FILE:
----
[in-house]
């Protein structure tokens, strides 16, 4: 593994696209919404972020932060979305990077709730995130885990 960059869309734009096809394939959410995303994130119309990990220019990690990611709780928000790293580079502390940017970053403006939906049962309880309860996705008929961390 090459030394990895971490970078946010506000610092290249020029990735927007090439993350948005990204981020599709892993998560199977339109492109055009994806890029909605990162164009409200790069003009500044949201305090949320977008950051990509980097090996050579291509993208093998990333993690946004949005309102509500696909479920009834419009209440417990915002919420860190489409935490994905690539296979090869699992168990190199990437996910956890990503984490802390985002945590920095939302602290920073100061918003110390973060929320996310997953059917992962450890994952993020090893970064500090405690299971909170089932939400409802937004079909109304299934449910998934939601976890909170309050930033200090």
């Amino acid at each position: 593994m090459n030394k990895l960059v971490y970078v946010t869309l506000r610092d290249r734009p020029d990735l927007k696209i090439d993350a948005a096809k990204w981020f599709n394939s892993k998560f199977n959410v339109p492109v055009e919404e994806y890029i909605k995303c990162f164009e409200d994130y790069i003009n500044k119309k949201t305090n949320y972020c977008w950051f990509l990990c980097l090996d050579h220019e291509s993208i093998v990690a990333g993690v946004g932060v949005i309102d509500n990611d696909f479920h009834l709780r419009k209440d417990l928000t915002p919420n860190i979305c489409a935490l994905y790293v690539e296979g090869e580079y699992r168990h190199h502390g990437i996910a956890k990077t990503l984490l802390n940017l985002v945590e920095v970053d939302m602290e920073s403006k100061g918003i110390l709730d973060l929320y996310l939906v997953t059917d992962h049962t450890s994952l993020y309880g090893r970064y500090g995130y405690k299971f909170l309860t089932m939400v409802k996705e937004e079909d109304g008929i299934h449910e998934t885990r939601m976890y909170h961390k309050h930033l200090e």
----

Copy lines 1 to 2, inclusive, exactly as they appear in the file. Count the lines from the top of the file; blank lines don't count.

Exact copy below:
[in-house]
């Protein structure tokens, strides 16, 4: 593994696209919404972020932060979305990077709730995130885990 960059869309734009096809394939959410995303994130119309990990220019990690990611709780928000790293580079502390940017970053403006939906049962309880309860996705008929961390 090459030394990895971490970078946010506000610092290249020029990735927007090439993350948005990204981020599709892993998560199977339109492109055009994806890029909605990162164009409200790069003009500044949201305090949320977008950051990509980097090996050579291509993208093998990333993690946004949005309102509500696909479920009834419009209440417990915002919420860190489409935490994905690539296979090869699992168990190199990437996910956890990503984490802390985002945590920095939302602290920073100061918003110390973060929320996310997953059917992962450890994952993020090893970064500090405690299971909170089932939400409802937004079909109304299934449910998934939601976890909170309050930033200090």